Rhamphothrips Karny

Li, Yajin, Liu, Zhuocheng & Zhang, Hongrui, 2021, Rhamphothrips genus-group in China, with description of two new species and two new records (Thysanoptera: Thripidae), Zootaxa 5039 (3), pp. 425-432: 430

publication ID

https://doi.org/10.11646/zootaxa.5039.3.7

publication LSID

lsid:zoobank.org:pub:1B9D38B1-B5FD-4847-82F7-FC86215044EE

persistent identifier

http://treatment.plazi.org/id/31728782-F41D-FFC8-FF52-FCD3FC51EFE5

treatment provided by

Plazi

scientific name

Rhamphothrips Karny
status

 

Rhamphothrips Karny  

The genus Rhamphothrips   comprises 20 leaf-feeding species, most of them recorded in the Old World ( Thrips Wiki 2021   ). Bhatti (1978) provided a key to distinguish 10 species, but since that publication a further 10 species have been described from various countries. Mound and Tree (2011) published a key to four species from Australia, Tyagi and Kumar (2013) compiled a key to six species from India, Masumoto and Okajima (2018) described two new species from Japan. Li et al. (2018) provided a key to five species of Rhamphothrips   from China, with descriptions of two newly recorded species, aureus   and santokhi   . Recently, we rechecked those slides that had been identified as aureus   and concluded that they are a misidentification of R. yunnanensis   sp.n., as discussed below.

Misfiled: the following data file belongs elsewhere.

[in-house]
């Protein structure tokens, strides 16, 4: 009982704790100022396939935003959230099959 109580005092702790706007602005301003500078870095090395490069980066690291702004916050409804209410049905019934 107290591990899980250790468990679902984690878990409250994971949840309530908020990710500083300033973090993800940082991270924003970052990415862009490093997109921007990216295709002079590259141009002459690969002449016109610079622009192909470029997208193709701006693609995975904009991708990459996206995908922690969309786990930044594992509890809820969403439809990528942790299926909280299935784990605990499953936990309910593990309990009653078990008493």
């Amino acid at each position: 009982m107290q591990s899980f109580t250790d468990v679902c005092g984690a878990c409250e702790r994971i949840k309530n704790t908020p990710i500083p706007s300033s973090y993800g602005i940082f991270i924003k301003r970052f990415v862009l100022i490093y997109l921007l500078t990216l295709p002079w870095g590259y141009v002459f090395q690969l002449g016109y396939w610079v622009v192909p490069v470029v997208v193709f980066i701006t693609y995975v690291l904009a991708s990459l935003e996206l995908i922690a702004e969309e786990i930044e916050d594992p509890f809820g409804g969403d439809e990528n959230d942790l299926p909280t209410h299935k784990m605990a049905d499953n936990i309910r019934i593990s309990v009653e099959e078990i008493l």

Unfortunately, the species aureus   from India (and its synonym hartwigi   ) cannot be identified satisfactorily from description, and the depositary of the type specimens is not known. Bhatti (1977) considered the male of R. aureus   to be unusual in this genus in having one strong and one shaded seta on the mesosternum, but this seems to conflict with the key in Bhatti (1978) in which both female and male have one strong and shaded seta on the mesosternum. Ananthakrishnan (1954) described the abdominal tergites of the male of aureus   as “without teeth”. However, Bhatti (1977) stated that the craspedum on tergite II is without any discernible teeth, but on III is produced into finely pointed triangular teeth which are directed backward; IV–VI each with teeth directed backward in middle third, directed laterally on either side; VII and VIII each with similar laterally directed teeth, the median part of the flange smooth in each case. Otherwise, the aureus   male fore tarsi have a small tooth before the apex ( Bhatti 1977), but this character was not mentioned in the recent study of Rhamphothrips   .